In this same vein, resident assistants (RA's) in dorms, or, as we call them at Sewanee, proctors, provide similar experiences.  They involve taking on the mantel of authority and also gaining experience helping people cope with a wide range of difficulties.  There are other roles in dorms too that provide similar benefits, such as being in charge of programming at a themed house or dorm, such as a language house or a special interest house.

Participation in collegiate sports is a good way to show that you are self-disciplined and value excellence.  If you have ever been a team captain or had some similar role, such roles can also show leadership potential and that you have earned the respect of your teammates.

Participation in theater programs is another way to show self-discipline, because like sports committing to a play means committing to a regular schedule of rehearsals.  Both are also team events that mean that other people are relying on you and you are learning to live up to those commitments.  Any aspect of a theater program can provide this experience, including all of the behind-the-scenes roles such as lighting, sound, wardrobe, and set design. 

Campus ministry programs or other involvement in church programs share many of these elements too—dedication, reliability, helping others. 

Student government roles of any type also show that you are a person with these characteristics.  There are also other types of on-campus helping roles, such as writing tutors for first-year students or laboratory assistants in the sciences.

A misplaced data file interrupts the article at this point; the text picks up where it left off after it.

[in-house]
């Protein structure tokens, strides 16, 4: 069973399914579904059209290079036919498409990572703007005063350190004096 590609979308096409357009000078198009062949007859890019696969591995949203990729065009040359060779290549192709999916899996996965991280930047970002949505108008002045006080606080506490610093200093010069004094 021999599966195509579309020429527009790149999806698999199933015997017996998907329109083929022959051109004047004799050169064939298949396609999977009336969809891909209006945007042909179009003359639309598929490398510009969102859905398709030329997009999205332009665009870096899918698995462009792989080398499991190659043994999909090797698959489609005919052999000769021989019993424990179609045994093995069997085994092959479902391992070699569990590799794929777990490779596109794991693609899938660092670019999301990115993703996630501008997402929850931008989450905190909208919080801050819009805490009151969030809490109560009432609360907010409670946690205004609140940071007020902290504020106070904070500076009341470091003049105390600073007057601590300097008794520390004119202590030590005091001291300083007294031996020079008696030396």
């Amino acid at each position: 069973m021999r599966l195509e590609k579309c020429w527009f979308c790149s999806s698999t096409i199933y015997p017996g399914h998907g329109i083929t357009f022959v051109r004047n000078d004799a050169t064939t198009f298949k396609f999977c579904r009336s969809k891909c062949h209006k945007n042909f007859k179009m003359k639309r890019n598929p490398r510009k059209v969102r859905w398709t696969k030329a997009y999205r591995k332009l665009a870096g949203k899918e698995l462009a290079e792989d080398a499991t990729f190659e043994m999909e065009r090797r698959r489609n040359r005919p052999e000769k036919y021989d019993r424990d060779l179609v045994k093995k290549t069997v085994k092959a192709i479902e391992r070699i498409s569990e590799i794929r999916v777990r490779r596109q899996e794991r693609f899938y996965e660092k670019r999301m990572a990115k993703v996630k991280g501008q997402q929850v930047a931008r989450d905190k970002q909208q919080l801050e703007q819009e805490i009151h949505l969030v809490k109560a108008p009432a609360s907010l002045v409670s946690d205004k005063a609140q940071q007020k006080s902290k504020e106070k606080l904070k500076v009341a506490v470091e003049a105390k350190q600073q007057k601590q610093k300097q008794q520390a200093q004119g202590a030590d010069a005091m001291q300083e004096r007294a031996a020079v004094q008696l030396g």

Even some roles in sororities and fraternities can communicate these same abilities and interests.  Some of the leadership roles in Greek organizations have these same requirements in terms of individual and interpersonal skills. (I say even because, rightly or wrongly, these affiliations will also be associated with partying, which is not a big help on grad school applications.)

Honor societies are definitely worth joining if you qualify.  Psychology clubs or related interest groups can help show you spend time in your proposed field outside of the classroom.  Leadership positions in clubs have the same benefits as all of the others listed here. 

I know on some large campuses that competition for some of these positions can be fierce.  If that is the case at your school, then look to the community for opportunities.  Most volunteer organizations in most communities are always ready to have an extra pair of hands. 

It's not exactly an extracurricular activity, but one activity I cannot recommend strongly enough is attending a professional psychology conference.  Ideally, you will present a poster with your own research, but if that is not possible, then going as an attendee is still valuable.  I've had many, many students tell me that they learned as much in 2 or 3 days that they've learned in some entire semesters.  There is no better way to get a sense of what it is like to be a professional psychologist in a short period of time.  Plus, it looks great on a resume (or curriculum vita, also called c.v. in academia)!

Most importantly, explore and do what you love.  As these examples show, sincere, enthusiastic involvement in almost any activity will not only help you get into grad school but also enrich your college experience and your life.

--The Data Doctor

Notes:  Have a question for the Data Doctor?  Send an email to sherry.hamby@lifepathsresearch.org or sherry.hamby@gmail.com or put it in the comments.

The Data Doctor appears on Tuesdays.